Trumpeter Shane Endsley's 2011 album Then the Other finds the somewhat low-key iconoclast moving inward toward a post-bop middle ground and away from the more post-rock genre-bending of his 2002 solo debut, 2nd Guess. Which isn't to say Endsley has gone mainstream. On the contrary, Then the Other is a forward-thinking outing that splits the difference between his work with the exploratory jazz-rock ensemble Kneebody and his obviously astute handle on the acoustic jazz tradition. It is just this mix of straight-ahead modal jazz and edgy avant-rock improvisation that makes Then the Other such a compelling listen. To these ends, tracks such as the leadoff "Big," with its languid harmonies, and the roiling country funk-meets-New Orleans jazz of "Kings County Ramble" showcase Endsley's bluesy, melodic approach to motivic modern improvisation. Similarly, the yearning, mournful ballad "Young Benjamin" and the ruminative, atmospheric title cut are poignant and cinematic moments that reveal Endsley's ear for deliberate, long-form melodic statements. Joining Endsley here is a handful of exceedingly talented and equally adventurous artists including pianist Craig Taborn, bassist Matt Brewer, and drummer Ted Poor, who never fail to react to each other as one sympathetic unit. Ultimately, Then the Other is a thoughtful, compelling album that reveals Endsley's knack for delivering familiar acoustic jazz sounds in new and surprising ways.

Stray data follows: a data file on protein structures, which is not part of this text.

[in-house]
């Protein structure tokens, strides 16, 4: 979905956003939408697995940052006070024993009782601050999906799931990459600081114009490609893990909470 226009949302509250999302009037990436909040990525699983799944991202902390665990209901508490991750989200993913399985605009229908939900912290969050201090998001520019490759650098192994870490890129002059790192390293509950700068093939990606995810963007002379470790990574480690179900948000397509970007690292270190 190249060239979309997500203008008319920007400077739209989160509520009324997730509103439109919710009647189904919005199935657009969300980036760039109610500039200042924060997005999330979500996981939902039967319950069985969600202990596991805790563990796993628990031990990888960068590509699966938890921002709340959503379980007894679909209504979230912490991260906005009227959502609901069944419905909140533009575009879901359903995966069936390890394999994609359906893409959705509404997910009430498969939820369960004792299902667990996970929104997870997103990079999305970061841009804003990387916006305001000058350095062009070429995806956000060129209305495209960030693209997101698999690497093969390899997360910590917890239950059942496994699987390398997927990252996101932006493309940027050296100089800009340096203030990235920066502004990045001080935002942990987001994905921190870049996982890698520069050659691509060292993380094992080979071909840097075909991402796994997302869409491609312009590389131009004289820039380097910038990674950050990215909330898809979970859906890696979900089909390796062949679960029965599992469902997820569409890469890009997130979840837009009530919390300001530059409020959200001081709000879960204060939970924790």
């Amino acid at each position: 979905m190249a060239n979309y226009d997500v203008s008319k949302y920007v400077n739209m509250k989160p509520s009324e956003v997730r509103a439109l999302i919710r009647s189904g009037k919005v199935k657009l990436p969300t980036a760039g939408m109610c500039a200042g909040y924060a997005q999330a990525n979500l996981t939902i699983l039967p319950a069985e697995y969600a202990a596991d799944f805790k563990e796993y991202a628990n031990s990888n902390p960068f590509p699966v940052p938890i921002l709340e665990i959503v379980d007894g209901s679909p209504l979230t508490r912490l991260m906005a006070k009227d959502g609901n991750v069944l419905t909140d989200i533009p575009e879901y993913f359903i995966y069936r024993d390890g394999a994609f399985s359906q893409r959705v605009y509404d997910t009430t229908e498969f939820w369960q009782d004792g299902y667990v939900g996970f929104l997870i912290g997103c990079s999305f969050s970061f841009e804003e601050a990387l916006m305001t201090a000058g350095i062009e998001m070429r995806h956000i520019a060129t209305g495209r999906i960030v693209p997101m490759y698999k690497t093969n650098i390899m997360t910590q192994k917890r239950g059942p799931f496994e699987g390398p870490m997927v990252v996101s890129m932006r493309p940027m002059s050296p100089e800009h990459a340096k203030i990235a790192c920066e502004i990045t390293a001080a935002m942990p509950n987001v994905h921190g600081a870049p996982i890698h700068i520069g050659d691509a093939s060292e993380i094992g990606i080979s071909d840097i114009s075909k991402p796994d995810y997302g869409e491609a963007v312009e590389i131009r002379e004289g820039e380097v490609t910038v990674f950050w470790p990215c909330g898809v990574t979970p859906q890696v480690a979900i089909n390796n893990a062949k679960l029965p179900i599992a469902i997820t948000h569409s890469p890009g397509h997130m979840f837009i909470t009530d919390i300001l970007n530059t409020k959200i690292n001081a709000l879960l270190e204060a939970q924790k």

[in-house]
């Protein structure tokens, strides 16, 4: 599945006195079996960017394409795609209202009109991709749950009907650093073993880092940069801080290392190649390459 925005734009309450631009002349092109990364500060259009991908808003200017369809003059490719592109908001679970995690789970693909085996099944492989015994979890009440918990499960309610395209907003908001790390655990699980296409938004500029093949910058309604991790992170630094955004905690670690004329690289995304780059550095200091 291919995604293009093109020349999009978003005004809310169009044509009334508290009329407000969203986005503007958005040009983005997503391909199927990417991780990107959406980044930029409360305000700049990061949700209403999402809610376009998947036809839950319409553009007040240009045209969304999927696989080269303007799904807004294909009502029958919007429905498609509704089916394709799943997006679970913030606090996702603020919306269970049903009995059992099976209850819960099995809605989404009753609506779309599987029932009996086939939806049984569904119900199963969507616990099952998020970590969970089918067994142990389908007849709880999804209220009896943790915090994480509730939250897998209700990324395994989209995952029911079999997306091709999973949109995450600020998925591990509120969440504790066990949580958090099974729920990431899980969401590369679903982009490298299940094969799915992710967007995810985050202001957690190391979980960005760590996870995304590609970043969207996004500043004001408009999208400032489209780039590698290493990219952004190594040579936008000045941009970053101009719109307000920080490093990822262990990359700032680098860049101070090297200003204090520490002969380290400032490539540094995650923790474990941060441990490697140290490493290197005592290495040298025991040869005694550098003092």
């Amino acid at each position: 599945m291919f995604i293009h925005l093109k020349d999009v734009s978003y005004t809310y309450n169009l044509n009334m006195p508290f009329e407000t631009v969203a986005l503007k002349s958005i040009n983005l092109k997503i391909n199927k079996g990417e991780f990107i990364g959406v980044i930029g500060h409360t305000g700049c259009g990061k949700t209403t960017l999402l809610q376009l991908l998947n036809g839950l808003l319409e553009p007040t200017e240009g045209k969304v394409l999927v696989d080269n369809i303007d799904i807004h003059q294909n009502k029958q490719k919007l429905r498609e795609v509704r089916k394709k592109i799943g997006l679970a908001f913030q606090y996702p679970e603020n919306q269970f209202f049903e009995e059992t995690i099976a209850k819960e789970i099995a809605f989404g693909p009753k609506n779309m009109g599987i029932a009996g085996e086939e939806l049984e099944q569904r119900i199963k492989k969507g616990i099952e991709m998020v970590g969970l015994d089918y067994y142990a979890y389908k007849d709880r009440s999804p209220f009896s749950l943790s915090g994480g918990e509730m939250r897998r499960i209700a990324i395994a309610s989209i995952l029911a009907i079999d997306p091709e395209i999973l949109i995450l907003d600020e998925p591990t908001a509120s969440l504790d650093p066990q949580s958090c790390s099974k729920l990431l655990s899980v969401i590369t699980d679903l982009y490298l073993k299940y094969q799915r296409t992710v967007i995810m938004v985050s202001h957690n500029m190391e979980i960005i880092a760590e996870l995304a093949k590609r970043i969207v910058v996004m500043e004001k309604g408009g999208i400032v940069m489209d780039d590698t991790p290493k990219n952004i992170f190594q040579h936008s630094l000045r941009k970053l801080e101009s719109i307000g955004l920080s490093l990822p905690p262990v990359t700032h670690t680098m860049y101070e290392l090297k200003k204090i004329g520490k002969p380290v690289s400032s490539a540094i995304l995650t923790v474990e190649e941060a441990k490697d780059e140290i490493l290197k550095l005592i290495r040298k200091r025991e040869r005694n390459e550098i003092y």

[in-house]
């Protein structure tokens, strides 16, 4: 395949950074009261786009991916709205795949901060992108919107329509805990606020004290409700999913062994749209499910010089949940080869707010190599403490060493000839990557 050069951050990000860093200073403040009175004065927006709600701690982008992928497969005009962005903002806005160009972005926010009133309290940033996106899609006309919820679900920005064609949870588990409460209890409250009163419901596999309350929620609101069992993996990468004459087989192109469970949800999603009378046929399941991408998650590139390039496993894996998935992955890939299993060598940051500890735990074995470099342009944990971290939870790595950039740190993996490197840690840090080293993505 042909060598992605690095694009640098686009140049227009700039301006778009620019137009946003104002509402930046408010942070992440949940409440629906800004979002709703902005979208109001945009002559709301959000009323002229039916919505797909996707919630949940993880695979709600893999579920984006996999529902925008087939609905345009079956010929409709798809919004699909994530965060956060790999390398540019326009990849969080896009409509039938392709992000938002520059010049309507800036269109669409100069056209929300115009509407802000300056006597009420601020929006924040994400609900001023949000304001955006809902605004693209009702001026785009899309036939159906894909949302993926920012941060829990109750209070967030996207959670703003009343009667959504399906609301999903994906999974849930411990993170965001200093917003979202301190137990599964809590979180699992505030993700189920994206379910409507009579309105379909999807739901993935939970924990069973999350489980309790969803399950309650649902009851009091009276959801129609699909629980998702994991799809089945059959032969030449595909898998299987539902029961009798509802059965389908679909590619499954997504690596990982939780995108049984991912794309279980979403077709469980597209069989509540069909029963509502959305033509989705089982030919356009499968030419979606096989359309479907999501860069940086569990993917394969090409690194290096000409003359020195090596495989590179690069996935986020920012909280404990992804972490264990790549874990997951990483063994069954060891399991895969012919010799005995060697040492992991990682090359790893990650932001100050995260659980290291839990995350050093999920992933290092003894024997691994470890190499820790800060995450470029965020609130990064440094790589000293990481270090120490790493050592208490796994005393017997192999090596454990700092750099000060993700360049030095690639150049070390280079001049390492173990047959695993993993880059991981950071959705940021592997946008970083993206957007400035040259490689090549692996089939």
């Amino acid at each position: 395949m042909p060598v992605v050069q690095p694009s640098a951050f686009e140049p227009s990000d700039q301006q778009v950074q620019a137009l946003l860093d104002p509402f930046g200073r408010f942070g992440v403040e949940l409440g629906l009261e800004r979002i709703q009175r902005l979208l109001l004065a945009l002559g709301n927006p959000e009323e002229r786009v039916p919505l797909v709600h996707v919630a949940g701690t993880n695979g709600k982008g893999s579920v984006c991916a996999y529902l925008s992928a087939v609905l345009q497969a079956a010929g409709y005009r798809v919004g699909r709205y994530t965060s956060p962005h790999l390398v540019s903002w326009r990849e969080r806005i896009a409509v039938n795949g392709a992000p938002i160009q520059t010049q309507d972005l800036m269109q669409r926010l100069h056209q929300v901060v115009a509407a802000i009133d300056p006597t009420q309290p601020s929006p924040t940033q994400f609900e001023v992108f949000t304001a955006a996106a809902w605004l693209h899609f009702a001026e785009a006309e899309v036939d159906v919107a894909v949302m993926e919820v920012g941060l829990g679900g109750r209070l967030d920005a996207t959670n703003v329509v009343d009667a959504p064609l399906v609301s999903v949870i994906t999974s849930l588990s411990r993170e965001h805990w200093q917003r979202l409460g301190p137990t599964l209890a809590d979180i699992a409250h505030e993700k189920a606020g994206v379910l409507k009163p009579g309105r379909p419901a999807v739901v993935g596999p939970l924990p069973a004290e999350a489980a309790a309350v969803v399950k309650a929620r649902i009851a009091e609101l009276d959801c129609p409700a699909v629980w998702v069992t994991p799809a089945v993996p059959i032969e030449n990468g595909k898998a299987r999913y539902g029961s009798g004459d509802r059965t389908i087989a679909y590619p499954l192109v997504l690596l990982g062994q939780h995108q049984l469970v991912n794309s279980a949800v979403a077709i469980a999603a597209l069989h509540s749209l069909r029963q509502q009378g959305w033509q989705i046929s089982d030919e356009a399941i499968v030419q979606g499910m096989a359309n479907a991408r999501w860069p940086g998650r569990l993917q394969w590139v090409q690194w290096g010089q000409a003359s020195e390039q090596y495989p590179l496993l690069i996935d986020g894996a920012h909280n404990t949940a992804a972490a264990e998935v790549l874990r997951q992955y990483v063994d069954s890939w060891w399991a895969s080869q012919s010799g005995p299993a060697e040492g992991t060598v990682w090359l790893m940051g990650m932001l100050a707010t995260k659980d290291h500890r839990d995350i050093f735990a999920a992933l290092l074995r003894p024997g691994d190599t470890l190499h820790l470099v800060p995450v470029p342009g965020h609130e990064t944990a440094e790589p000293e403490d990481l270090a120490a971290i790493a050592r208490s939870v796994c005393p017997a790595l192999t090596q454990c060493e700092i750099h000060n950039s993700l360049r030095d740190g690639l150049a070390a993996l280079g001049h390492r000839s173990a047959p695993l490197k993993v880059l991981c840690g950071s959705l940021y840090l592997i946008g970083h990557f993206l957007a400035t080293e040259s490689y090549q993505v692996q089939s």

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AllMusic Review by Matt Collar